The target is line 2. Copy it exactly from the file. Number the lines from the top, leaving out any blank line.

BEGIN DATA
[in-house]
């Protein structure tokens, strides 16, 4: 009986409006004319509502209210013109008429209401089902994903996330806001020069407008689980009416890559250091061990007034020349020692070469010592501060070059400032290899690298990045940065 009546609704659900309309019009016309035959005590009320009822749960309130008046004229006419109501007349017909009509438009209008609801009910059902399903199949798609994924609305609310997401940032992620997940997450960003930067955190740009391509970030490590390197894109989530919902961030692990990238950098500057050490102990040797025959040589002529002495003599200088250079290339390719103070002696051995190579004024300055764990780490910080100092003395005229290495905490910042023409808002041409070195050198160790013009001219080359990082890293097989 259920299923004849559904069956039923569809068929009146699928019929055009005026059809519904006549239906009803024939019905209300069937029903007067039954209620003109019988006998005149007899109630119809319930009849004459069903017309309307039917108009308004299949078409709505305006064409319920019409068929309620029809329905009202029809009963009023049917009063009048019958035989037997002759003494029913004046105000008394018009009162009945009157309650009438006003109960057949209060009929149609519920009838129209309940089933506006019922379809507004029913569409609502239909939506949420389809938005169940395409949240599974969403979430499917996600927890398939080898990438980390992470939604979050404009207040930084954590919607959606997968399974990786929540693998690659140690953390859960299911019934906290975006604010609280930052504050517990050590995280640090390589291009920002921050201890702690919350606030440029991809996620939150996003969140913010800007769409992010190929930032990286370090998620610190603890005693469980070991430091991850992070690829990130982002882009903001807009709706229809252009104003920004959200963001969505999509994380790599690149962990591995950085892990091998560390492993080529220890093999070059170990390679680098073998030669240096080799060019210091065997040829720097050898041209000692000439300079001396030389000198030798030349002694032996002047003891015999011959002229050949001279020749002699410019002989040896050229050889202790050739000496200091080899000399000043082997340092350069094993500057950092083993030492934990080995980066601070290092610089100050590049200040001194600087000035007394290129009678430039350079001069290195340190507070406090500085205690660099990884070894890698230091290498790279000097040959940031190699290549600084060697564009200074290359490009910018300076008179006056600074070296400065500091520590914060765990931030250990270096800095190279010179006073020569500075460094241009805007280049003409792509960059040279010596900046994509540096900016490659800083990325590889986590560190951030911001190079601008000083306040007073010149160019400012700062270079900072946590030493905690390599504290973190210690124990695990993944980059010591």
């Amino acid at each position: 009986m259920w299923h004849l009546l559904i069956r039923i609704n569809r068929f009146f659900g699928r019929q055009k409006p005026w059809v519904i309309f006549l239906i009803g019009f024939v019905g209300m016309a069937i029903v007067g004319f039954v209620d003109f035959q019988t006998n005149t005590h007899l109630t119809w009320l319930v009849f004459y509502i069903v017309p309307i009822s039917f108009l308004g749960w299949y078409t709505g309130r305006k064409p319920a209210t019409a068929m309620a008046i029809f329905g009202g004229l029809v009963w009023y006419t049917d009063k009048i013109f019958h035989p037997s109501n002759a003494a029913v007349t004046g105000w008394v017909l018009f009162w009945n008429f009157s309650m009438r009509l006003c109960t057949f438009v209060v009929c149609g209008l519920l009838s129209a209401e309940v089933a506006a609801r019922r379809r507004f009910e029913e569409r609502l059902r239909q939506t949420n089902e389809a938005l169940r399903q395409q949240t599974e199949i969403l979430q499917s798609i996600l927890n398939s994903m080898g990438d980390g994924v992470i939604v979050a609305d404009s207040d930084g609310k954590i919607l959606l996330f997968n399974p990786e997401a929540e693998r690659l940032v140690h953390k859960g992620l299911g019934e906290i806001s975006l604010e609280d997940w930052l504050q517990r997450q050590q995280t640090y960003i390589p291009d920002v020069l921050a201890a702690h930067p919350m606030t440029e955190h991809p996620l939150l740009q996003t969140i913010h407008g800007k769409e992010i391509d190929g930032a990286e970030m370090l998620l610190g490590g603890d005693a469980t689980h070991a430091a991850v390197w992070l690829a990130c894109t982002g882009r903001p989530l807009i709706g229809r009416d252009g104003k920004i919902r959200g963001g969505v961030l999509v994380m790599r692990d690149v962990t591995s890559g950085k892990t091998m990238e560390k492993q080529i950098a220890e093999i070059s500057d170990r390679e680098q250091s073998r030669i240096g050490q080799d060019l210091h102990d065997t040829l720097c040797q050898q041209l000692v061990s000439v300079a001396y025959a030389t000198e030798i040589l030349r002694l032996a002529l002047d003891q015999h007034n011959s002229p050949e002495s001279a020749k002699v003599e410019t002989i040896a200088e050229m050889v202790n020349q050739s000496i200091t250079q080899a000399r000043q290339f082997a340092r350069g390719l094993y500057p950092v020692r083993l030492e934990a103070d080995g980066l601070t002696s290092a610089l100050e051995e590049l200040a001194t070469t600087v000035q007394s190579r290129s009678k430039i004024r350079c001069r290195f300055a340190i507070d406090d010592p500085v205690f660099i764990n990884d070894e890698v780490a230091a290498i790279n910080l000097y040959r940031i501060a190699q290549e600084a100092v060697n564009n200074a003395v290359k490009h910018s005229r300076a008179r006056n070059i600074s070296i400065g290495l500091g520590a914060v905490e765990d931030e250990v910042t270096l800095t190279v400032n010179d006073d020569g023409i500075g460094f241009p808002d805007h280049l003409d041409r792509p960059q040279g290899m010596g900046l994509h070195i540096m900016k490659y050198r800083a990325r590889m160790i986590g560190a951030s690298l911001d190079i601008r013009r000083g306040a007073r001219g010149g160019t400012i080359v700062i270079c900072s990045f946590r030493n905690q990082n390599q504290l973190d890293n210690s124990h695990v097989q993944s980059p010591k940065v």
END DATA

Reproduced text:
């Protein structure tokens, strides 16, 4: 009986409006004319509502209210013109008429209401089902994903996330806001020069407008689980009416890559250091061990007034020349020692070469010592501060070059400032290899690298990045940065 009546609704659900309309019009016309035959005590009320009822749960309130008046004229006419109501007349017909009509438009209008609801009910059902399903199949798609994924609305609310997401940032992620997940997450960003930067955190740009391509970030490590390197894109989530919902961030692990990238950098500057050490102990040797025959040589002529002495003599200088250079290339390719103070002696051995190579004024300055764990780490910080100092003395005229290495905490910042023409808002041409070195050198160790013009001219080359990082890293097989 259920299923004849559904069956039923569809068929009146699928019929055009005026059809519904006549239906009803024939019905209300069937029903007067039954209620003109019988006998005149007899109630119809319930009849004459069903017309309307039917108009308004299949078409709505305006064409319920019409068929309620029809329905009202029809009963009023049917009063009048019958035989037997002759003494029913004046105000008394018009009162009945009157309650009438006003109960057949209060009929149609519920009838129209309940089933506006019922379809507004029913569409609502239909939506949420389809938005169940395409949240599974969403979430499917996600927890398939080898990438980390992470939604979050404009207040930084954590919607959606997968399974990786929540693998690659140690953390859960299911019934906290975006604010609280930052504050517990050590995280640090390589291009920002921050201890702690919350606030440029991809996620939150996003969140913010800007769409992010190929930032990286370090998620610190603890005693469980070991430091991850992070690829990130982002882009903001807009709706229809252009104003920004959200963001969505999509994380790599690149962990591995950085892990091998560390492993080529220890093999070059170990390679680098073998030669240096080799060019210091065997040829720097050898041209000692000439300079001396030389000198030798030349002694032996002047003891015999011959002229050949001279020749002699410019002989040896050229050889202790050739000496200091080899000399000043082997340092350069094993500057950092083993030492934990080995980066601070290092610089100050590049200040001194600087000035007394290129009678430039350079001069290195340190507070406090500085205690660099990884070894890698230091290498790279000097040959940031190699290549600084060697564009200074290359490009910018300076008179006056600074070296400065500091520590914060765990931030250990270096800095190279010179006073020569500075460094241009805007280049003409792509960059040279010596900046994509540096900016490659800083990325590889986590560190951030911001190079601008000083306040007073010149160019400012700062270079900072946590030493905690390599504290973190210690124990695990993944980059010591």